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Why it might have been better if the Supreme Court had let colleges have ‘quotas’

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It might have been better if the Supreme Court had allowed minority admissions “quotas” for colleges and professional schools when it had the chance 40 years ago.

That’s one way to read Judge Allison D. Burroughs’s Sept. 30 opinion upholding Harvard’s race-conscious undergraduate admissions process against a lawsuit from Asian American plaintiffs. They asserted that Harvard puts a de facto floor under African American and Latino admittances — at the cost of creating an unlawful ceiling on Asian Americans.

Asian Americans got in to Harvard’s classes of 2009 through 2018 at a suspiciously consistent rate of 18 percent to 21 percent of each class, even as more and more of them applied annually. Burroughs acknowledged that admissions officers consistently awarded these students lower ratings for “personal qualities,” somewhat offsetting their usually high test scores and grades.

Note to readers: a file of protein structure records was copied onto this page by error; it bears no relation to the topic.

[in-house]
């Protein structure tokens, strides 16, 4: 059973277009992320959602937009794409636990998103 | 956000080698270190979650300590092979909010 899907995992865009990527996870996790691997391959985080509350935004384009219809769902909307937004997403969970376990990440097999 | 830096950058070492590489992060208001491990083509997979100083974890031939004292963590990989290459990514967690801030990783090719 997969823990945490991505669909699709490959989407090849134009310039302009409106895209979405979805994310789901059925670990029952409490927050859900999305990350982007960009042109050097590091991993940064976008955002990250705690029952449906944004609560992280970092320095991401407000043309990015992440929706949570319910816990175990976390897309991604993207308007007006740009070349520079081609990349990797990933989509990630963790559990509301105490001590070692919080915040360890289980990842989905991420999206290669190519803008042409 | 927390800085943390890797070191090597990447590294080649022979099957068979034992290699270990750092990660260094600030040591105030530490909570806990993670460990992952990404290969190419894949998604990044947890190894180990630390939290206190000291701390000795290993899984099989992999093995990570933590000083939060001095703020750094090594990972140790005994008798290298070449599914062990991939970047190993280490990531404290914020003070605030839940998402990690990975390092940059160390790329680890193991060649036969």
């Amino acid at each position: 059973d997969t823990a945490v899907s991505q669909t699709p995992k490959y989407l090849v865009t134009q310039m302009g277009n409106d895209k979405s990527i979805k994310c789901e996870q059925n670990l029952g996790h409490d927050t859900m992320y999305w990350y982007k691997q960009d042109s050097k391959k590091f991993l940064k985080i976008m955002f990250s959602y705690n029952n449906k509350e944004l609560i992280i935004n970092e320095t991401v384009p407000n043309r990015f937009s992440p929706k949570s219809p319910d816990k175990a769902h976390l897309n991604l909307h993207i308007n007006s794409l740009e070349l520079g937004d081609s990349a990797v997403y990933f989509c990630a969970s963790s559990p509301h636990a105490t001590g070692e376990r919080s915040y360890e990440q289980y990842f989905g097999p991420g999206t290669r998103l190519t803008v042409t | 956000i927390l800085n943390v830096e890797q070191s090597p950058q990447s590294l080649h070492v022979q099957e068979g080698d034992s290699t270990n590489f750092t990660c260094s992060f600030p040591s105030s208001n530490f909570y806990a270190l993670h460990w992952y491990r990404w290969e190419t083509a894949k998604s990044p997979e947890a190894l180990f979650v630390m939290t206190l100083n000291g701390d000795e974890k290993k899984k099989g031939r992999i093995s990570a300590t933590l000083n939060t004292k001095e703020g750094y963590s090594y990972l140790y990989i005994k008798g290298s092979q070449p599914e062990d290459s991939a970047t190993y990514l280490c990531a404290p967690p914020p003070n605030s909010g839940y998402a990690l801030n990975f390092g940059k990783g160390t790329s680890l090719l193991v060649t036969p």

But, she ruled, lower subjective assessments reflect insufficiently glowing high school recommendations or some other unknown factor, not bad faith by Harvard, whose admissions officers swore they used race only as a “plus factor,” and gave each applicant “individualized,” “holistic” review.

In fairness, Burroughs and Harvard were following convoluted Supreme Court doctrine on affirmative action, beginning with the pivotal 1978 Bakke case.

In the mid-1970s, the University of California at Davis medical school set aside 16 of 100 places in each class for African Americans, Asian Americans, Latinos and........

© Washington Post